Jonas - HWzone Forums
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Jonas' ratings

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  1. Definitely an explanation. I will also explain: I do not think a private investigator is following me. I wrote earlier that to think that an intelligence organization like nsa is following you is indeed unfounded. A private investigator hired by someone who conflicts with you is a little less absurd. Anyone who goes through an ugly divorce, is in a business dispute, succeeds in business, sues / is sued, etc. can be in someone's sights. I'm not paranoid and I'm really a nerd who has not hit a fly and still maintains basic precautionary rules. Just because I can 't think of a reason someone would want to hurt me does not mean someone else would not either
  2. Why do you think I'm not worried about other things? Asked about logging in to the bank account from a cafe and I answered. And if you think you're so smart and allow yourself to write that I'm alive in a movie, then please let's hear what else to worry about
  3. Licensed Private Investigator. Let me chuckle. If he is licensed (what does that mean at all? A certificate from the government?) Then he is probably an angel and there is no problem that he will intrude on my privacy. What can already happen? By the way - there is always something to hide. It could be medical / psychological treatment, less accepted political opinions in your environment (work, friends), things you did that you are not proud of, etc. Look I do not claim that you should disconnect from the Internet and that you should go back to the eighties. Some basic precautions that are not too burdensome, and an understanding that there are bad guys out there. that's it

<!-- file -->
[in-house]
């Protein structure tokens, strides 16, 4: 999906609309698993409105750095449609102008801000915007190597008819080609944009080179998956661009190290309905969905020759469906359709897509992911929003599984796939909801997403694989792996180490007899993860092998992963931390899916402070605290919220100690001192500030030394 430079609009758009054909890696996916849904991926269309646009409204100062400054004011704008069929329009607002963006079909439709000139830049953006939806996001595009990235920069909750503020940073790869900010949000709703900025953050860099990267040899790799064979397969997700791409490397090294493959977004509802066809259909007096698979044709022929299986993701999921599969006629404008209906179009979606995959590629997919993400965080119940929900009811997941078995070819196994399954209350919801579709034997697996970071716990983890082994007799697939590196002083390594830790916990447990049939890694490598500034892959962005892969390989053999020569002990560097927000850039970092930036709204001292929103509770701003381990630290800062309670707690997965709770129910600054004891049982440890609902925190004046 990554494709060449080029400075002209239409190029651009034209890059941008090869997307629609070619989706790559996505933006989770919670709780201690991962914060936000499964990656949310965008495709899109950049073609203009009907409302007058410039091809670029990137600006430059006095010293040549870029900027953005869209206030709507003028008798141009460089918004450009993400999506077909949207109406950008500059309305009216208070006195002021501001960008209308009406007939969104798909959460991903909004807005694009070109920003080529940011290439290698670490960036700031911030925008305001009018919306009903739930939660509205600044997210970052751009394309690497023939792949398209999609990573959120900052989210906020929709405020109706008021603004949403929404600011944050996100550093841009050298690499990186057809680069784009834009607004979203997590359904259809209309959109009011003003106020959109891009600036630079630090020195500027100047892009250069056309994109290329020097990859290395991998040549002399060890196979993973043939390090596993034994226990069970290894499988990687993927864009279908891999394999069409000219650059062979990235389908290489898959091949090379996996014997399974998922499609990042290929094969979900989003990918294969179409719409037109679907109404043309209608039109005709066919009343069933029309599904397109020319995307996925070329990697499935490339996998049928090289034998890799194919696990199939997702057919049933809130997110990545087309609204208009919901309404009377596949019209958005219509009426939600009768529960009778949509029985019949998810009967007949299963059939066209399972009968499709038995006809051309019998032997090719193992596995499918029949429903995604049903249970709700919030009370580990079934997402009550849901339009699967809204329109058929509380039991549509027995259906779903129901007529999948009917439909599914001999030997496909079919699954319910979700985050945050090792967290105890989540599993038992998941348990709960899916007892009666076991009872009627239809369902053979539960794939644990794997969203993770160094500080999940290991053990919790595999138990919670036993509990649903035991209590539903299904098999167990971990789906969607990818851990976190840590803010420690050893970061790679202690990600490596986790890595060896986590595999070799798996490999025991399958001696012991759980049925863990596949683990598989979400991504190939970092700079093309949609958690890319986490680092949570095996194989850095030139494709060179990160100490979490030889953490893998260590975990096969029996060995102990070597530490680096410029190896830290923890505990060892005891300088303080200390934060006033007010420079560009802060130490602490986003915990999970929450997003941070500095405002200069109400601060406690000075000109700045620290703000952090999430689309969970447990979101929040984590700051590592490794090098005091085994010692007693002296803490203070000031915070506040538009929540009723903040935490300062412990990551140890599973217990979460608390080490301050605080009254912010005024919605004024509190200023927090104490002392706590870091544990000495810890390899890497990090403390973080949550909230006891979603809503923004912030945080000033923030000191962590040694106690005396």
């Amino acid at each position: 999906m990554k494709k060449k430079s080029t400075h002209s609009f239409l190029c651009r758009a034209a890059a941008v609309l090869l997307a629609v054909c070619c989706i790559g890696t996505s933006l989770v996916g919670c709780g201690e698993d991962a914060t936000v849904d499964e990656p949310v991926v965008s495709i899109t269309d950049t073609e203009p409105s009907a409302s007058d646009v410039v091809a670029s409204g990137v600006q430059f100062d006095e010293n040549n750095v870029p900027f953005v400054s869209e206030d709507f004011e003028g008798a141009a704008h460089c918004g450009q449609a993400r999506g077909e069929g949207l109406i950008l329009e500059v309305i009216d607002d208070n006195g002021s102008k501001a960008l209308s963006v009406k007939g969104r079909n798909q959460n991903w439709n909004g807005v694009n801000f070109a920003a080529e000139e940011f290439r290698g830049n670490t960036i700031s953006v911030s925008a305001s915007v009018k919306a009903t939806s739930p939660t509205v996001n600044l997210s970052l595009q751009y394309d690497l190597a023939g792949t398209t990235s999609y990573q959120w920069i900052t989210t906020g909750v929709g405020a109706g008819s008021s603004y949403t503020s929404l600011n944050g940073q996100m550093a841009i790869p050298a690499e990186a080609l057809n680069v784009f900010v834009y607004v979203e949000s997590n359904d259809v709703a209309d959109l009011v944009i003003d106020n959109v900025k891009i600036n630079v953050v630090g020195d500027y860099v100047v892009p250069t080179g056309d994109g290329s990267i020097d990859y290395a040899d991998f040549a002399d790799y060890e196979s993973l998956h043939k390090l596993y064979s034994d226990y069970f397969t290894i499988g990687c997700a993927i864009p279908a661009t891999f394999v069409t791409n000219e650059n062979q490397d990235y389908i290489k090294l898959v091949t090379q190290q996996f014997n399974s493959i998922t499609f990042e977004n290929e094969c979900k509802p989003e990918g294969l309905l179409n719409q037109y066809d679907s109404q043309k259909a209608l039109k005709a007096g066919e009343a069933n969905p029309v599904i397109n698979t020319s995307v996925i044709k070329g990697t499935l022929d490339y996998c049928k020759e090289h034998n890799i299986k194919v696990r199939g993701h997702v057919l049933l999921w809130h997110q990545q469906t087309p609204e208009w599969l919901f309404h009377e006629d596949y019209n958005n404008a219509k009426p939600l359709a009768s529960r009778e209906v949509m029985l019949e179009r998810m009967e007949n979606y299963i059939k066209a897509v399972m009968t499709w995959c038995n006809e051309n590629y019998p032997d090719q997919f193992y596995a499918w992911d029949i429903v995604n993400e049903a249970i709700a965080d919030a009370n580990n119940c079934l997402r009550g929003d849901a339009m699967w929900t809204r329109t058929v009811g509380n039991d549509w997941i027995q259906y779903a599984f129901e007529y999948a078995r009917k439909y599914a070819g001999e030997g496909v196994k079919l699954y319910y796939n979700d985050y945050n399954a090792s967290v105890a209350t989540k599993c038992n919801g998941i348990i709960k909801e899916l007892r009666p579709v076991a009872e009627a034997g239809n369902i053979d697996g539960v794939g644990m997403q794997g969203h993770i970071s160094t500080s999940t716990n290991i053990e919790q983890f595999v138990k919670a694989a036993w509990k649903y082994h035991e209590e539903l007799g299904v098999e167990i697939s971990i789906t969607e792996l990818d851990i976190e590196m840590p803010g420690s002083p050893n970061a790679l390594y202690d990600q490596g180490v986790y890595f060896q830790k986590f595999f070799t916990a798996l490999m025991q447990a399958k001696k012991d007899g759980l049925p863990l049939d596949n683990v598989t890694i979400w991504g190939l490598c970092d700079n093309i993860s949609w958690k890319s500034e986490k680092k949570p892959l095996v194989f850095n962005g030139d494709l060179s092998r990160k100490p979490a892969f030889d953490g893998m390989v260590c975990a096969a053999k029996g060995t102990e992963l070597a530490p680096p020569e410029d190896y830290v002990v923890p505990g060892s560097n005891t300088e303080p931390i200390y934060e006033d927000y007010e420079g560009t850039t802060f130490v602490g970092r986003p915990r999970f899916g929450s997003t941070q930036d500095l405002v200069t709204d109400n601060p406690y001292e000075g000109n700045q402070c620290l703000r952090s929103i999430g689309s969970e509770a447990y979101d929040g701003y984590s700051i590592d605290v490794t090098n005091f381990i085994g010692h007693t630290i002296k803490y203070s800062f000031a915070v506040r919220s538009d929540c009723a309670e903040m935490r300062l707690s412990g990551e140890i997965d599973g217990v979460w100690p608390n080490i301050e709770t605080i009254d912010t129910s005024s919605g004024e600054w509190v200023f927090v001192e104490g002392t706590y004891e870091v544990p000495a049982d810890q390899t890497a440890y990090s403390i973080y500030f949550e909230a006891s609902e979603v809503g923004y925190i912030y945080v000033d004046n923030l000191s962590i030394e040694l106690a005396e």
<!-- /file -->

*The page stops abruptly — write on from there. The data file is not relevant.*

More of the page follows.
4. I can not expand because I am not a hacker and I do not know how to do it but I know there are things I do not know. The chances that a multi-resource intelligence organization is looking for you are low, but that a criminal organization is trying to extract passwords (email, bank account, etc.) from everything nearby or you are in the sights of some private investigator is no longer so unfounded. You can never know. And as for the "what do I have to hide" claim that people pull out - there is always something to hide, your privacy
  5. You may have summed up. I would not rely on the browser. There are also ways to outwit him
  6. True, but most people will just click the button that says "I confirm I want to continue to a site whose certificate is unrecognized" and there are other ways to get smart. It is not recommended to provide passwords on a public network of a cafe, hotel, airport, etc. You can log in with your private connection and then switch to the public network. Most sites use https so no problem
  7. Certainly he can. Do you know what a dns server is? If the device is set to use the dns server provided by the router then it can redirect you to the IP of its Pike website when you type in the address of the Bank Hapoalim website. This can be avoided by setting up a specific dns server (like Google's for example) but most people are not aware of it. And mfa in a sms message will not help in such a case. Using Google Authenticator - Yes
  8. Assuming your bank app / website uses https to talk to the server - the attacker can't see your password (unless it's a huge resource breaker like NSA or something like that then I have no idea). What a reasonable attacker (someone with some understanding) can do is redirect your browsing, make you think you are browsing your bank website (even if the address is correct) and actually set up a fake website that will make you phishing for a password to enter there. In that case a password you get in sms will not help you because you will just hand it over to an attacker. A password in the mfa app is much more secure because the intruder does not have access to it. If you ask me, do not give out any password when you are connected to a public network. Certainly not of a bank account where the damage can be heavy if the password is stolen
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